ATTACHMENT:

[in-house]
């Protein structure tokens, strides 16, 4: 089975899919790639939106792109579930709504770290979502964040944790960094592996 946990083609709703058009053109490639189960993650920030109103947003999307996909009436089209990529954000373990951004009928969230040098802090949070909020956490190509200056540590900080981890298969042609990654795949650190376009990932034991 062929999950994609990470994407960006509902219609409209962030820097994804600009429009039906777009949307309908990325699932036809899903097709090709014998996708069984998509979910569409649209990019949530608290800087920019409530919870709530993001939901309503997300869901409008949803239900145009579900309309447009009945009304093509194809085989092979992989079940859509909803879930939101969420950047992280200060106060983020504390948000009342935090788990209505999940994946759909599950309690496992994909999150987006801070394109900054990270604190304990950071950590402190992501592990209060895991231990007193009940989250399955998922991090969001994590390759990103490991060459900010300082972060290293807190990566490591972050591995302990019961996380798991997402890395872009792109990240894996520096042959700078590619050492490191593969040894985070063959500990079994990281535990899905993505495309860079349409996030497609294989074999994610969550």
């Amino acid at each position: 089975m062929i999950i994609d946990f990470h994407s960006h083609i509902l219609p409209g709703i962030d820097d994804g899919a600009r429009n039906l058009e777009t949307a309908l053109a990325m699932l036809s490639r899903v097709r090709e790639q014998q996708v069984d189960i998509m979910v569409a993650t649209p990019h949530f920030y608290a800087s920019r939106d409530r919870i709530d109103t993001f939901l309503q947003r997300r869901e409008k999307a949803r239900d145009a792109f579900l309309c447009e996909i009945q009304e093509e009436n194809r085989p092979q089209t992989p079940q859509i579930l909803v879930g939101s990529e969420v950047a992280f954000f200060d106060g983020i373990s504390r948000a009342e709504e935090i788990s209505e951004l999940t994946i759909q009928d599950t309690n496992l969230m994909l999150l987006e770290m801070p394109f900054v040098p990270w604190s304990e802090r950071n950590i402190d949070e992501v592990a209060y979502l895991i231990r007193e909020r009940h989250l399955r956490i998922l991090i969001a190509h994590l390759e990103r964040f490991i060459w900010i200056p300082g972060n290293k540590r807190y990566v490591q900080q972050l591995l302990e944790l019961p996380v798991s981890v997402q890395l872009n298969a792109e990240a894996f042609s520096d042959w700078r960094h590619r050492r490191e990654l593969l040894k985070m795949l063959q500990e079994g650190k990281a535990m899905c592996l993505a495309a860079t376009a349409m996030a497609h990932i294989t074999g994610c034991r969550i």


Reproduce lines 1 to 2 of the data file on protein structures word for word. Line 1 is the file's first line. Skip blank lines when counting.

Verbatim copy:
[in-house]
């Protein structure tokens, strides 16, 4: 089975899919790639939106792109579930709504770290979502964040944790960094592996 946990083609709703058009053109490639189960993650920030109103947003999307996909009436089209990529954000373990951004009928969230040098802090949070909020956490190509200056540590900080981890298969042609990654795949650190376009990932034991 062929999950994609990470994407960006509902219609409209962030820097994804600009429009039906777009949307309908990325699932036809899903097709090709014998996708069984998509979910569409649209990019949530608290800087920019409530919870709530993001939901309503997300869901409008949803239900145009579900309309447009009945009304093509194809085989092979992989079940859509909803879930939101969420950047992280200060106060983020504390948000009342935090788990209505999940994946759909599950309690496992994909999150987006801070394109900054990270604190304990950071950590402190992501592990209060895991231990007193009940989250399955998922991090969001994590390759990103490991060459900010300082972060290293807190990566490591972050591995302990019961996380798991997402890395872009792109990240894996520096042959700078590619050492490191593969040894985070063959500990079994990281535990899905993505495309860079349409996030497609294989074999994610969550």